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  • Writer's picturePaul Hogendoorn

Marketing Done Right

In a recent blog, in which I expressed my view that “Marketing Manager” is just another title for “Accountant” (no offense intended to accountants!), I promised a follow up blog on what I believe makes for a great performing, high results achieving, company marketing approach.

But first, we must revisit a pivotal Peter Drucker quote: “The business enterprise has two –and only two– basic functions: marketing and innovation.” This is the middle of a larger quote, with the first and last sentences adding additional context and equally valuable insight.

The first sentence begins with “..the purpose of business is to create a customer…” and the final sentence sums up marketing as “the distinguishing, unique function of the business”.

If your director of marketing does not truly get that, and if he or she isn’t driven and motivated to make everyone in your organization aware of their daily pivotal role in the marketing and success of your organization, then perhaps a more administrative title (such as accountant, or clerk, or administrator) would be more appropriate.    

There’s far more to “marketing” than the traditionally understood sense of the word. To many, marketing is still thought of as driving the messages outward from the company with the hope of creating more attention for the company and its products and educating potential customers through various means to make your offering more valuable and important to them than your competitors. This only works though, when all the truly important things in the business are right - but if they are not right, all the marketing dollars you spend will make little, if any difference at all.

Marketing is more than outbound messaging and outbound focus. Marketing is everything.

Marketing is how you answer your phone calls; how you respond to your customers’ service calls; how your engineers listen to customers or salespeople and become “trusted advisors” more than technical and engineering “gatekeepers”; its how your invoices are written and sent, how your training is conducted, and what your people say to their friends and colleagues about not just their jobs, but their roles, the products they make, and the contribution their efforts make to the company’s customers’ success. If your company has all of this going for it, your company has a good chance of doing marketing well.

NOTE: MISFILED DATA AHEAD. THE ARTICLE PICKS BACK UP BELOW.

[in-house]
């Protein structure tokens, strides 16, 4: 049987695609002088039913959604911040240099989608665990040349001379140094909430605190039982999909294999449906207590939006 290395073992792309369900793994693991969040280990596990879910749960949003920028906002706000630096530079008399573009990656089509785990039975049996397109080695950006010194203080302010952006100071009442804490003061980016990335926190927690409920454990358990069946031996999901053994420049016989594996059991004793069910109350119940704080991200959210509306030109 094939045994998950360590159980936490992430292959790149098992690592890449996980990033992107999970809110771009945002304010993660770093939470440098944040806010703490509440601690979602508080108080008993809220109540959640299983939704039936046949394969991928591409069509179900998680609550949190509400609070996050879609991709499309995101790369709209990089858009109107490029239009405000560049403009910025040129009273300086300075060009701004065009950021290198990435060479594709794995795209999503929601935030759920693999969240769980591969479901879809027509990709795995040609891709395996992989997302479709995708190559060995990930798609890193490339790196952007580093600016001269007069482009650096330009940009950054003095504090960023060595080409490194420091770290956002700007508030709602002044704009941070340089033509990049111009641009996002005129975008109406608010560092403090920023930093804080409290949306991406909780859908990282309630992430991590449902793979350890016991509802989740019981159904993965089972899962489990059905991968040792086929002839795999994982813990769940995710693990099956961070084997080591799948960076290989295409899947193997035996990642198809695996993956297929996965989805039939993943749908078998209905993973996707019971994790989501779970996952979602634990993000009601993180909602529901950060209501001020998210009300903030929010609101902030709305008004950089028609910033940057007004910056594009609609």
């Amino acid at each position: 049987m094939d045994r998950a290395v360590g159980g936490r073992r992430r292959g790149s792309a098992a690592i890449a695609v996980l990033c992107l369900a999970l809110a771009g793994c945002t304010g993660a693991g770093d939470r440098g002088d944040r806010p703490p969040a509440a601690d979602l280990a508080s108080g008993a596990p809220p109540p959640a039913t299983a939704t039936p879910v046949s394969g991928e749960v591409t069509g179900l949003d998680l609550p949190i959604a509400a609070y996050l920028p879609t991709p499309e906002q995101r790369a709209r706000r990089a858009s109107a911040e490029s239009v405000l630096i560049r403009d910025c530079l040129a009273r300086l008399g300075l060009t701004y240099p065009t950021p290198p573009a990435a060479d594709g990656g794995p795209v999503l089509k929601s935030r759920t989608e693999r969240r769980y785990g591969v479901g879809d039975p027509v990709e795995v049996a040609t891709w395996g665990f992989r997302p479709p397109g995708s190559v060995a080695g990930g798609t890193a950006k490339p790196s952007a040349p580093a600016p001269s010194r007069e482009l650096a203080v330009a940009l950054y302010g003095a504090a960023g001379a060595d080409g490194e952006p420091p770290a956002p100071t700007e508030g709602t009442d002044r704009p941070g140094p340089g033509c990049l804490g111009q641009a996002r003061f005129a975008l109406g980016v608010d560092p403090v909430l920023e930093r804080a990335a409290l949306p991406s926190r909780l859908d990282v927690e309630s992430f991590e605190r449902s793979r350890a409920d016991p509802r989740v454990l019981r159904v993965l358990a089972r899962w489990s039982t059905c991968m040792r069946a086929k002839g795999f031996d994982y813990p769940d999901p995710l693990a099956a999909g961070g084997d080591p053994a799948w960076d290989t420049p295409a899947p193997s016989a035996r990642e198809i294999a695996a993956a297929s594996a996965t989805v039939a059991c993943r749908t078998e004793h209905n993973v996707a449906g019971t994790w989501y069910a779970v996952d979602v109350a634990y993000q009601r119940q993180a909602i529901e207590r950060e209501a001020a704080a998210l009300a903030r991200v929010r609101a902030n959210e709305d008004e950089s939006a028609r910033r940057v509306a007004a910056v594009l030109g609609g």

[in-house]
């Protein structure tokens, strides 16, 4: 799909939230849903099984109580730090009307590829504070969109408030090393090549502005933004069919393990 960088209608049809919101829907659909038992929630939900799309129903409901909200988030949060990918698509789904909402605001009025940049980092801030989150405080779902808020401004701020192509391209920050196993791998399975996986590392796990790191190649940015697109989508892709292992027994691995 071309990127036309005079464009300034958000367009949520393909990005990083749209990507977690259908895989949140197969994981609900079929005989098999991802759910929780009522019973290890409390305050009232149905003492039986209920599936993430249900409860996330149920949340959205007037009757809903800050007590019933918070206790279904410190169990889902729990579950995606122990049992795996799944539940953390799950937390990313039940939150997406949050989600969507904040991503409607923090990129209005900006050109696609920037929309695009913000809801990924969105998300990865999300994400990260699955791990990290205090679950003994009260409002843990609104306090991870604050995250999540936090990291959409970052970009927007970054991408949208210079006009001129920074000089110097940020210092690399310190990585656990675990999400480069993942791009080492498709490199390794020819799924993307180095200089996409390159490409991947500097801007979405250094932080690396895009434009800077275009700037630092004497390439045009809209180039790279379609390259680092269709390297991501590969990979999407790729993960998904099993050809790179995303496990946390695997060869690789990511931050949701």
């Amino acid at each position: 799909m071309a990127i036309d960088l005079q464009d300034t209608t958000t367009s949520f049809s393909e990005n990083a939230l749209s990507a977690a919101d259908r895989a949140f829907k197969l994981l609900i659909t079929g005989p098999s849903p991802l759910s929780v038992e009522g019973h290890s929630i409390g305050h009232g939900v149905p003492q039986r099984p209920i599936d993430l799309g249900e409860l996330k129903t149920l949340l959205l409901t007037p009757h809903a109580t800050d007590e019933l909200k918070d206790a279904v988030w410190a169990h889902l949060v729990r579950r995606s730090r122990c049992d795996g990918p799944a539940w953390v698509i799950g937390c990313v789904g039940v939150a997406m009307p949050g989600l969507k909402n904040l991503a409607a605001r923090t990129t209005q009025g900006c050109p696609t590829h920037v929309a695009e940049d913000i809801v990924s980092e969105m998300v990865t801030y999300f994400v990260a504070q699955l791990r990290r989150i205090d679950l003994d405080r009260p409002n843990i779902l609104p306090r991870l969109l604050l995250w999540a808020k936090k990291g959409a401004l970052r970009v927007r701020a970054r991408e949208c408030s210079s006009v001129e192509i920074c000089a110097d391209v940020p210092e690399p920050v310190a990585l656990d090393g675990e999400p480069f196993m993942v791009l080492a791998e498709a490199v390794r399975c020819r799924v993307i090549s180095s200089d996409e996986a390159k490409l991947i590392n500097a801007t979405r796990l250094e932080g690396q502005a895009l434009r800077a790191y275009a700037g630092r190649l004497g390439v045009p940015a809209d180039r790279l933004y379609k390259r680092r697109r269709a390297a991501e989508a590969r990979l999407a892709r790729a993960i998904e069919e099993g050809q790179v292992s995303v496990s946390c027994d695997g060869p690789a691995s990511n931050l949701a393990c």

But there’s more to it than that.

Your customers’ (and prospective customers’) experiences with your company is of vital marketing importance, and your people and processes are critical to that - but that’s only half of it. The other half is your product. Your product or service – once the customer becomes aware of it – really needs to sell itself. If it doesn’t, you probably don’t have “product-market fit”, and that too is a marketing problem. In that case, someone is not listening to what their customers are telling them, but instead, they are spending great sums of time and money trying to tell the customer they should need and want to buy the product they are selling. Wrong. (Unless you are very rich or are content to try to create the perception of success).

Marketing is everything, and marketing is everyone.

If there is a single role in your organization designated as the champion and driver of your company’s marketing effort, it needs to be someone that understands that and can get everyone within the organization on board, as well as everything that needs to be done connecting and gaining the attention of your target customer audience. Marketing needs to be able to ‘lead’ engineering, to help them gain a better sense of what the customers will buy (rather than what engineering believes the customers should buy). Marketing should also ‘lead’ finance, administration, and even HR, because every role in the company has a marketing function, and everyone needs to understand that.

I sometimes encounter companies that seem to grow naturally and seemingly effortlessly. One such company I recently encountered told me they had zero salespeople and no defined marketing department. The product basically sold itself, with a bit of guidance by folks in the engineering and administration departments. Other companies I have encountered churn through salespeople complaining that “finding a good salesperson these days is almost impossible”, or others with salespeople whose complaint is “we don’t get any quality leads we can actually close”. To those companies, I’d challenge them to reconsider their over-all marketing approach, starting with “product-market fit”. Salespeople become guides and trusted advisors when everything else is in line, and sales are easily made.

With a good product, that meets the needs your customers are looking to fill, and a whole team that understands how their role and efforts impact the customer experience, “marketing” is easy, inexpensive, and very effective. Without product-market fit and without the whole team’s understanding of their responsibility in contributing to a positive customer experience, “marketing” is very expensive, very frustrating, and not likely to make much of a difference for the company.

When done right, marketing is everything and everyone. Its not "managed" or "directed", its cultivated. 

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